This chapter gives ATM connections and Traffic management specifications supported by the 8285.

5.1 ATM Connections

The IBM 8285 provides support for the following types of connections:

Permanent Virtual Connection (PVC) Two types of PVCs are supported:

PVC for virtual channel connections (VCC)

PVC for virtual path connection (VPC), also known as permanent virtual path (PVP)

Permanent Virtual Path (PVP)

Note that PVPs are not supported when they span over NNI links. However, PVPs are supported over SSI links.

Switched Virtual Connection (SVC)

Note: Switched virtual path (SVP) is not supported by the IBM 8285.

5.1.1 Supported VPI and VCI Range

The virtual path identifiers (VPIs) and virtual channel identifiers (VCIs) supported by the 8285 are depending the control point version.

Version 1.3:

For the 25 Mbps port:

VPIs are in the range 0-3.

VCIs are in the range of 32-1023.

For the other ports:

VPIs are in the range 0-15.

VCIs are in the range of 32-1023.

Note that certain workstation adapters have limited addressing capability as far as the supported VPIs and VCIs are concerned. These limitations are based on the number of bits in the ATM header that are recognizable by the workstation adapter and are defined in the ILMI packets exchanged by the adapter. The 8285 dynamically adjusts the supported VPI and VCI range on a port to the capability of the attached workstation at the ILMI exchange.

Version 1.4:

For the 25 Mbps ports:

One of the following three modes (ranges) can be selected:

VPI/VCI: 0 bit/12 bits (VPI=0, VCI=0 through 4095)

VPI/VCI: 2 bits/10 bits (VPI=0 through 3, VCI=0 through 1023)

VPI/VCI: 4 bits/8 bits (VPI=0 through 15, VCI=0 through 2556)

Copyright IBM Corp. 1996

81

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For the other ports:

One of the following three modes (ranges) can be selected:

VPI/VCI: 0 bit/14 bits (VPI=0, VCI=0 through 16383)

VPI/VCI: 4 bits/10 bits (VPI=0 through 15, VCI=0 through 1023)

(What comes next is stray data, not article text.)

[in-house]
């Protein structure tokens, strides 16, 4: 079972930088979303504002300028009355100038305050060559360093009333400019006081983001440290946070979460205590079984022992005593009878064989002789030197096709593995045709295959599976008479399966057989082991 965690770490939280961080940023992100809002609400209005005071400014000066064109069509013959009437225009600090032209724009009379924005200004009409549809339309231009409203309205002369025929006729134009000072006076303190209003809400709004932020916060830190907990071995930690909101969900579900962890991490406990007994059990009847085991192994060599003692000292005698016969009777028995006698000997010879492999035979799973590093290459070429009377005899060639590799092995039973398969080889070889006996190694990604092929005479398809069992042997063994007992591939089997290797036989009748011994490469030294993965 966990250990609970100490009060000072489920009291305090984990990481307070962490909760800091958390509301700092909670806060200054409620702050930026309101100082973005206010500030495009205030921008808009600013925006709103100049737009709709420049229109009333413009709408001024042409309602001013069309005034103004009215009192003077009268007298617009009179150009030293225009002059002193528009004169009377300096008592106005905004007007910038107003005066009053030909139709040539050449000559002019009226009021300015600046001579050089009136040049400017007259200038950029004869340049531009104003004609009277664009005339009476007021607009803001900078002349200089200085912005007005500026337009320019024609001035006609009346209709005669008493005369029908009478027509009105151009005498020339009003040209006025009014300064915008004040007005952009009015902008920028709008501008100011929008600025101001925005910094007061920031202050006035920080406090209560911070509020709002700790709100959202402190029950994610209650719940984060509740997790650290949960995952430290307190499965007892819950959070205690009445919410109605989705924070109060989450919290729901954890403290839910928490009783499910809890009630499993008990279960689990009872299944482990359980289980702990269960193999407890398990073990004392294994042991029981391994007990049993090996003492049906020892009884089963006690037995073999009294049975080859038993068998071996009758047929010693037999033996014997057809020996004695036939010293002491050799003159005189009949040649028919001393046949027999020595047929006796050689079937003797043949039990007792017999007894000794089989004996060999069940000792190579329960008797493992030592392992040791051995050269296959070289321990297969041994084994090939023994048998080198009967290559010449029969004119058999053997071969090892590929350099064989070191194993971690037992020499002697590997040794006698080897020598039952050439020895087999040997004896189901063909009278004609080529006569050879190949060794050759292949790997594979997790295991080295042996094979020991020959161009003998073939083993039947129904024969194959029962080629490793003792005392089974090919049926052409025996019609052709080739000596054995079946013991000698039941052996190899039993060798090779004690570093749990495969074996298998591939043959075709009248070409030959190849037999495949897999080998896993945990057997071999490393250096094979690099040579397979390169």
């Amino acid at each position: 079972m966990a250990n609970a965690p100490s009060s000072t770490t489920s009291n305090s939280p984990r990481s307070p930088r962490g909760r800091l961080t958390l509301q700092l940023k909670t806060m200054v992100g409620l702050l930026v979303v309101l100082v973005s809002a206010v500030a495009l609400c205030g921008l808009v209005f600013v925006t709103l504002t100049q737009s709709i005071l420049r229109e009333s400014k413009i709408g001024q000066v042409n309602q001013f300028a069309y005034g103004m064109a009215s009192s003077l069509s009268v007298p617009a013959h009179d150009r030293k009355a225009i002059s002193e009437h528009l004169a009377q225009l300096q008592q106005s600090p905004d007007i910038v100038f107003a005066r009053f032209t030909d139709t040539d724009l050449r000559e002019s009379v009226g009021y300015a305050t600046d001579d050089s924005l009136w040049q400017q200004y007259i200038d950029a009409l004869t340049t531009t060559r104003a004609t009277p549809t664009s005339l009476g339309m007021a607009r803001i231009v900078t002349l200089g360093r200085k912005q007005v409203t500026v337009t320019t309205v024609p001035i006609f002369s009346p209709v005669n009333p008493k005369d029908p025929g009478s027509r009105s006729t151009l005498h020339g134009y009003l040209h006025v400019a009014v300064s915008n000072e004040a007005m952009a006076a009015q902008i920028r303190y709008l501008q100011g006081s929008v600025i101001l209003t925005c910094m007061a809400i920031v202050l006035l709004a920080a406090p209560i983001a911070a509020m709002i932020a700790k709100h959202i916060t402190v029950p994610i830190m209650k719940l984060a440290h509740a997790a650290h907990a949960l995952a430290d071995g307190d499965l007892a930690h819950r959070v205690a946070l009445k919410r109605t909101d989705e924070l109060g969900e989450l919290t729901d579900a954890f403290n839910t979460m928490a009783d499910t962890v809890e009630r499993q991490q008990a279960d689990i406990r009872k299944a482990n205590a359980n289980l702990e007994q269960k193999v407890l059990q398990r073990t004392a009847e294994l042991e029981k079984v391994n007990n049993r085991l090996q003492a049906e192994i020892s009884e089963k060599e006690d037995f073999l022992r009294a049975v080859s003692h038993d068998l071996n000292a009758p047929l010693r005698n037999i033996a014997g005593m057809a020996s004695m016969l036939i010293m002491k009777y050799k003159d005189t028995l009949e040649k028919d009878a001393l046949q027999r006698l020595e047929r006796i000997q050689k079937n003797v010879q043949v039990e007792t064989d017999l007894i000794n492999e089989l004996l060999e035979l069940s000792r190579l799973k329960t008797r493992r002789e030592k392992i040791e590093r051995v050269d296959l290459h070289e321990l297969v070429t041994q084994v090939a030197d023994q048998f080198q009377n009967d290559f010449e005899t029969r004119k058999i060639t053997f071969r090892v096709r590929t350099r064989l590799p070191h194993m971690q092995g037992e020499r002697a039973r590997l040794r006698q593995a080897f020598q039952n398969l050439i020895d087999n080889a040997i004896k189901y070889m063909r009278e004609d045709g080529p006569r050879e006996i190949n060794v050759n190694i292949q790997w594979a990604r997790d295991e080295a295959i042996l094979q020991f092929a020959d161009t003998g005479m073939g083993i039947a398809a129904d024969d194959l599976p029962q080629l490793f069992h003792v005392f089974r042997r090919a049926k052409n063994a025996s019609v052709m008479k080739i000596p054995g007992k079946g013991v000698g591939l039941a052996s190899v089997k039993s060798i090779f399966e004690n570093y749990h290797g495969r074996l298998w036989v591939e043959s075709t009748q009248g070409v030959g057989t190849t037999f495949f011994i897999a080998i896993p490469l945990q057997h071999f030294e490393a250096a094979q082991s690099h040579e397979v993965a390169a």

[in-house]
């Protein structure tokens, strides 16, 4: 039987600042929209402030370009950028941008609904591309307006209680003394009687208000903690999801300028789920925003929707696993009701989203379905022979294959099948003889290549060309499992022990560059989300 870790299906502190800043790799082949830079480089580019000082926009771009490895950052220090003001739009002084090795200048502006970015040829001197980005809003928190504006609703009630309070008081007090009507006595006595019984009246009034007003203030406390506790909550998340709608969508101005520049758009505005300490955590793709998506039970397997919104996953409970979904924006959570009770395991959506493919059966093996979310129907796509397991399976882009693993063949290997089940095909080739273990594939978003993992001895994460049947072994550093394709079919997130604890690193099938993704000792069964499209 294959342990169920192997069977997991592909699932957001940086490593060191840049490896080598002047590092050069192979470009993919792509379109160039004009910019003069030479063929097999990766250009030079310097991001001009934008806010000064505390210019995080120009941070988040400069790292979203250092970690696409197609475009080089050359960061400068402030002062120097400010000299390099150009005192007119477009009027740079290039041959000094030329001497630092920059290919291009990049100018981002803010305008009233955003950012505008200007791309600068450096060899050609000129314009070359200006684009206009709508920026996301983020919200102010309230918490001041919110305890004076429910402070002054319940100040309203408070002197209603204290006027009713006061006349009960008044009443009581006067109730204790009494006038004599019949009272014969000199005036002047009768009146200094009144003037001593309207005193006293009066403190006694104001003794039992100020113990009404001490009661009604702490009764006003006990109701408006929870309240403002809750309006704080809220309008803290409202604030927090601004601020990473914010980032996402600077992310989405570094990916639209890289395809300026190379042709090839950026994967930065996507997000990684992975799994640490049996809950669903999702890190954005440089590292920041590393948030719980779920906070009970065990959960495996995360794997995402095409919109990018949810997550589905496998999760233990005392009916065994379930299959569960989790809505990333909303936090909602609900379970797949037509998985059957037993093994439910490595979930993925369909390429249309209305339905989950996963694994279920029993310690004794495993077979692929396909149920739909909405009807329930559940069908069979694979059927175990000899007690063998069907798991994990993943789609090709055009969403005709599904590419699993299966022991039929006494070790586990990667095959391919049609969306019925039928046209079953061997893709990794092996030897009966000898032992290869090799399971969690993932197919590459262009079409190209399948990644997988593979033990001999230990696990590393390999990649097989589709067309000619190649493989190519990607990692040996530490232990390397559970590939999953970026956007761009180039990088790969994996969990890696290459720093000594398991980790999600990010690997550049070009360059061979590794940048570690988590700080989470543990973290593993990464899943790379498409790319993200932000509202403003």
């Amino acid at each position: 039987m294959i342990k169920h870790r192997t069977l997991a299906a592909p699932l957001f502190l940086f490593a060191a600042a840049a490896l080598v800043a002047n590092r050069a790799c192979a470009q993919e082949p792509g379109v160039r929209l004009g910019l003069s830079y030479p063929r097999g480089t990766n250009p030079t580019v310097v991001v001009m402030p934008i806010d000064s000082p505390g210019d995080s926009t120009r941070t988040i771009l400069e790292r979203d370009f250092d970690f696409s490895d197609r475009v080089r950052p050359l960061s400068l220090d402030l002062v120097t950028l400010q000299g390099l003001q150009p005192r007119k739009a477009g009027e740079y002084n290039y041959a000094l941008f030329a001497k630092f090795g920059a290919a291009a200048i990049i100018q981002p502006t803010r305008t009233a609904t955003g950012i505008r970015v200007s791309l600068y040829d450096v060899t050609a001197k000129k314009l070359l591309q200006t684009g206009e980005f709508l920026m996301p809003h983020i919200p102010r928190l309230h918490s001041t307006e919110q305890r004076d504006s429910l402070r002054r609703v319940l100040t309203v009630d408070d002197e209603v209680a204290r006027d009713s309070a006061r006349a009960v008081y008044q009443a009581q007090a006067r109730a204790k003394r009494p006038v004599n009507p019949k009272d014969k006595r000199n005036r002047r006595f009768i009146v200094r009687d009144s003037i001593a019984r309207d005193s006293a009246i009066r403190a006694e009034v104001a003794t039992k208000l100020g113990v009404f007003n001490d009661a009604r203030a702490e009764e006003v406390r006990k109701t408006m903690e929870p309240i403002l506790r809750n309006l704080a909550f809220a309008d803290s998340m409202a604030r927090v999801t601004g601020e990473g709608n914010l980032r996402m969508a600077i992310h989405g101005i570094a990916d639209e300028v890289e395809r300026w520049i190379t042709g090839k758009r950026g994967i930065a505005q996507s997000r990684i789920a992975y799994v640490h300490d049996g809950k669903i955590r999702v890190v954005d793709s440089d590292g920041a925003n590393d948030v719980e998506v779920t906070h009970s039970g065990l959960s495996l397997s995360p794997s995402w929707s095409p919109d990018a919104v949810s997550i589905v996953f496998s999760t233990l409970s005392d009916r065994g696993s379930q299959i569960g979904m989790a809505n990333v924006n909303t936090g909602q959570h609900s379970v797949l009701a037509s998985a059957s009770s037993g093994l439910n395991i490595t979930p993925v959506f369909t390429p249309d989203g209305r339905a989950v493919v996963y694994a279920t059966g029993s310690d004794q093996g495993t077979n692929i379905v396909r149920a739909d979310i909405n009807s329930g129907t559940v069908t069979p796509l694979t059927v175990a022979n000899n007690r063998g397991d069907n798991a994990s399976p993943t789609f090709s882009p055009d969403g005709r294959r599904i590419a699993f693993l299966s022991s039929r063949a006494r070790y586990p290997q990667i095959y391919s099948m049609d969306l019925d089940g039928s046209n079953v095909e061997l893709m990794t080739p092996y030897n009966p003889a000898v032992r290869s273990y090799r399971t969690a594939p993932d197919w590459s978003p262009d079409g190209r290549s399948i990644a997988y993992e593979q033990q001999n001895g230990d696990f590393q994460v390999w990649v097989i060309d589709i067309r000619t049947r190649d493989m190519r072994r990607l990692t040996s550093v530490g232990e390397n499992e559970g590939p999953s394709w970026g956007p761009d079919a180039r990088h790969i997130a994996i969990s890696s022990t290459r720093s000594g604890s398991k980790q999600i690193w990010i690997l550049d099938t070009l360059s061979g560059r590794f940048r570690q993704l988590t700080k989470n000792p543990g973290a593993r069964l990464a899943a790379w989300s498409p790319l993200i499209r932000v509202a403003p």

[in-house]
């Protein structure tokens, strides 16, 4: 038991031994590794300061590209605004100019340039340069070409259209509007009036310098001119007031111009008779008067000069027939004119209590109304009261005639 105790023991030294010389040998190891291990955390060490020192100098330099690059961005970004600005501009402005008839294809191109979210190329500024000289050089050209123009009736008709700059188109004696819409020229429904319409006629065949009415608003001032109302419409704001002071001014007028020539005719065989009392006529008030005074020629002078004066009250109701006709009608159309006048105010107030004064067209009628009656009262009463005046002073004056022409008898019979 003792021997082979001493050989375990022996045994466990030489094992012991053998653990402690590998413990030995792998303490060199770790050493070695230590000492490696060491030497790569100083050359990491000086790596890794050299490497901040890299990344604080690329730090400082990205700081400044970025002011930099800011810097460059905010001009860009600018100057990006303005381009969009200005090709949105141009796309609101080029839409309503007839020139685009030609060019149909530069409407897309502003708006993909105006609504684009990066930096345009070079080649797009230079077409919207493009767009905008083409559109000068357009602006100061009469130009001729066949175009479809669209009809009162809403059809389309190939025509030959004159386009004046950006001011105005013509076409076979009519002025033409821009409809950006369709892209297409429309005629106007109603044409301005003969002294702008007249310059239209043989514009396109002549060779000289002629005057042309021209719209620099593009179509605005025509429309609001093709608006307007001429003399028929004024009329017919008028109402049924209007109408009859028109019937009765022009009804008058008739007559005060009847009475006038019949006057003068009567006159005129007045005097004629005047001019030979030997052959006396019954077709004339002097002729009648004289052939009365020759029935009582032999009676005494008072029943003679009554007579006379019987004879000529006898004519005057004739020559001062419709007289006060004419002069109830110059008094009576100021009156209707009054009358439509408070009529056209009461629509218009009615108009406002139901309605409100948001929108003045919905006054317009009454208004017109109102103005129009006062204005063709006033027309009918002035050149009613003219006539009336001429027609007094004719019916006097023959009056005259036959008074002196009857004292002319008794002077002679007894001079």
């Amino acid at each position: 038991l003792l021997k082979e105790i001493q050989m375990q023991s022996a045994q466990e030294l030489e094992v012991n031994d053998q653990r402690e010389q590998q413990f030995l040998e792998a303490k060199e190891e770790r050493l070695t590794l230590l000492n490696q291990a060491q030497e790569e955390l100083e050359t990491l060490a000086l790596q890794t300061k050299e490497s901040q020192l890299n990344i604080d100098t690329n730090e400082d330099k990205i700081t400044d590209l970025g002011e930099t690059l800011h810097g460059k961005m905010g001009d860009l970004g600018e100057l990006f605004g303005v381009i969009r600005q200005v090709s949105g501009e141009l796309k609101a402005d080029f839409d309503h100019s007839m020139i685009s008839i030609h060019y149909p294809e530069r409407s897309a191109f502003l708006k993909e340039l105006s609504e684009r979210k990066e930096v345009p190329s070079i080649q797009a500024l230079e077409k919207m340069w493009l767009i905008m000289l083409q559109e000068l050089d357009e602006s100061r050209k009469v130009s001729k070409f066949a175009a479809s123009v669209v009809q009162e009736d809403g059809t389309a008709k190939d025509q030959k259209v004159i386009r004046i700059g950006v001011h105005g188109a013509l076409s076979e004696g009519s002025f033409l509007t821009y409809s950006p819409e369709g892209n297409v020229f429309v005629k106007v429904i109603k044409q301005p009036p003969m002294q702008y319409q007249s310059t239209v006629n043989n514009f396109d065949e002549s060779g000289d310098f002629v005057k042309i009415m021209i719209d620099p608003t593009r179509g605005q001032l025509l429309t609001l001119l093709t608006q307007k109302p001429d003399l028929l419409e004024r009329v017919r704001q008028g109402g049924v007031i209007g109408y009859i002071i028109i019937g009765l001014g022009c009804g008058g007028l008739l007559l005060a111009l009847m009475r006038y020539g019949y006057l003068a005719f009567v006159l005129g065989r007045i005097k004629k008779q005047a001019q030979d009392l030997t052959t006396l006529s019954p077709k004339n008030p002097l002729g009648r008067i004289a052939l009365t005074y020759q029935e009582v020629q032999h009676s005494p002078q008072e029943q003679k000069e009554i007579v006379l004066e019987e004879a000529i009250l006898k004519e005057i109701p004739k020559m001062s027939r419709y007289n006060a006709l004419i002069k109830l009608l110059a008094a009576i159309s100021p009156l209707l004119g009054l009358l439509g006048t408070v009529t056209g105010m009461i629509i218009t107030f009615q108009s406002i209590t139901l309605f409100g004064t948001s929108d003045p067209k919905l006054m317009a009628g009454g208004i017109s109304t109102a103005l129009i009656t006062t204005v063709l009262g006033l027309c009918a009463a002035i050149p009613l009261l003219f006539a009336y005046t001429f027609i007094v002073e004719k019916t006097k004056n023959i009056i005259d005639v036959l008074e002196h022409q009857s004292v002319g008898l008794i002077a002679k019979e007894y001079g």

VPI/VCI: 6 bits/8 bits (VPI=0 through 63, VCI=0 through 256)

For more details refer to 3.3.4, ªControl Point V1.4º on page 31.

5.1.2 Supported Virtual Connection Types

Table 12 shows the type of virtual connections supported by the IBM 8285.

Table 12. Supported Connection Type by the A-CPSW Module

Connection Type

Supported?

 

 

Unidirectional point-to-point

No

 

 

Bidirectional point-to-point with symmetric bandwidth

Yes

 

 

Bidirectional point-to-point with asymmetric bandwidth

No 1

 

 

Unidirectional point-to-multipoint

Yes

 

 

Bidirectional point-to-multipoint

No

 

 

multipoint-to-multipoint

No

 

 

1 If a call setup request with asymmetrical bandwidth requirement is received, the 8285 will establish the call with the higher peak rate used for both directions.

5.1.3 Maximum Number of Connections Supported

The maximum number of supported connections depends on their type

(point-to-point or point-to-multipoint) and for point-to-multipoint connections on the number of parties per connection. The following are the rules you can use to determine the number of connections supported in your environment:

The IBM 8285 has 4,096 connection control blocks.

Each point-to-point connection requires two control blocks.

Each party on a point-to-multipoint connection requires one connection control block.

The maximum number of point-to-point connections supported by an IBM 8285 with its expansion is 2,048 regardless the expansion unit installation.

The maximum number of point-to-multipoint trees supported is 127.

The maximum number of parties supported for all the point-to-multipoint trees is 1024.

The maximum number of PVCs is 100.

The maximum number of point-to-point connection per media modules or base unit is 2048 with Version 1.4 (was 992).

The maximum number of parties for point-to-multipoint connections for the base unit or per media module is 1024.

The maximum number of point-to-point connection per 8285 port is 2048.

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The maximum number of VPI connections supported per 25 Mbps port is 16 and 64 for the others.

5.1.4How PVCs Are Supported